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5 Reasons Why My Trip To Albania Was Way Better Than Greece

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It was a clear, sunny Saturday morning last September. I was lounging on a picture perfect beach in Halkidiki, Greece, looking out on turquoise waters with an ouzo lemonade in hand… but wishing that I was back in Albania instead.   

Ksamil Albania beach with blue water and umbrellas

Like many Americans, I had long harbored Mamma Mia style fantasies of a young woman’s solo adventure around Greece’s pristine coastline. While I didn’t expect crowds of extras to pop out of windows singing ABBA songs, I did expect… a lot more than what I got.

I was ready for hillsides overflowing with cinematic white houses adorned with blue shutters; for some of the best beaches in the world; for fresh seafood and moussaka; for a peaceful getaway of a lifetime.

Instead, I got overpriced, overdeveloped, overcrowded, and influencer-saturated disappointment. 

crowds at sunset in santorini greece

Of course, the trip wasn’t all bad. I met some lovely people and learned alot about Greek history and culture. 

In the end, two weeks bopping about Greece culminated in cutting the trip short. I found my sweaty self packed inside a ferry of similarly red-faced tourists leaving Skopelos with a ticket in my pocket that cost more than a luxury sea view hotel room in Sarandë, marinating in serious regret that I hadn’t just stayed in Albania.

While I was tempted to blame my admittedly romanticized expectations, that honestly wasn’t the real issue. 

The problem was that Greece simply couldn’t follow Albania.

Here are five reasons why my trip to Albania was way better than Greece:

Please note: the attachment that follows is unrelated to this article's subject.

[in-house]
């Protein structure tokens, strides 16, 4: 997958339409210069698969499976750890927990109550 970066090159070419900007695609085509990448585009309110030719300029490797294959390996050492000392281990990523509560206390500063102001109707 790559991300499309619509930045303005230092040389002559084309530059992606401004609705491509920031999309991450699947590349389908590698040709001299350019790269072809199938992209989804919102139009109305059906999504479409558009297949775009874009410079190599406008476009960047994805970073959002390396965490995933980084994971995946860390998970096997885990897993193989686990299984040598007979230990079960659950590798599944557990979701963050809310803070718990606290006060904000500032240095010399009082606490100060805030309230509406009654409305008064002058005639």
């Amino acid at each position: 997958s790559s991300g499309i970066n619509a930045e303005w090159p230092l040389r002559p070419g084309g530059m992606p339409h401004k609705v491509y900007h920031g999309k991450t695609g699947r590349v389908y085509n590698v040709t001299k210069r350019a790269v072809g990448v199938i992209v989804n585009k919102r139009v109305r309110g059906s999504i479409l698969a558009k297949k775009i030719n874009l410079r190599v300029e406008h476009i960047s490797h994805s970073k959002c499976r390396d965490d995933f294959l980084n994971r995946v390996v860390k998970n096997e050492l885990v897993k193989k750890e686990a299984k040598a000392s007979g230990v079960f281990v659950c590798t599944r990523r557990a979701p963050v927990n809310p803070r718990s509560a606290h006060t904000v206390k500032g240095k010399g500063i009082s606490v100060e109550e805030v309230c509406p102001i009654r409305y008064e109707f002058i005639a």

Albanian beach with clear blue water

Untouched Beaches

The crystal clear waters of the Greek islands just didn’t live up to the hype when the price tag on a beach chair was over $100 and I couldn’t move two feet without bumping into another American tourist. Give me the Albanian Riviera over that anyday.

What Albanian beaches lack in notoriety, they make up for in untouched beauty. 

Of course, the peak summer season from June to September draws more locals and tourists to the beaches, but you’d still be hard-pressed to feel genuinely crowded. 

Travelers who prefer undeveloped beach paradise won’t have any trouble getting off path here. While Greece has very few secrets left, Albania’s coast is still a paradise playground waiting to be explored. 

The most popular beaches are:

  • Durrës – preferred for its easy 30-minute drive from Tirana and ferry access to Italy.
  • Dhërmi – home to countless music festivals.
  • Vlorë – beloved for its palm tree-lined boardwalk and refreshing pebble beaches.
  • Himarë – great for backpackers, off path adventurers, and families.
  • Sarandë – offers something for every kind of traveler, up and coming with digital nomads, and serves as the ferry access point to Corfu.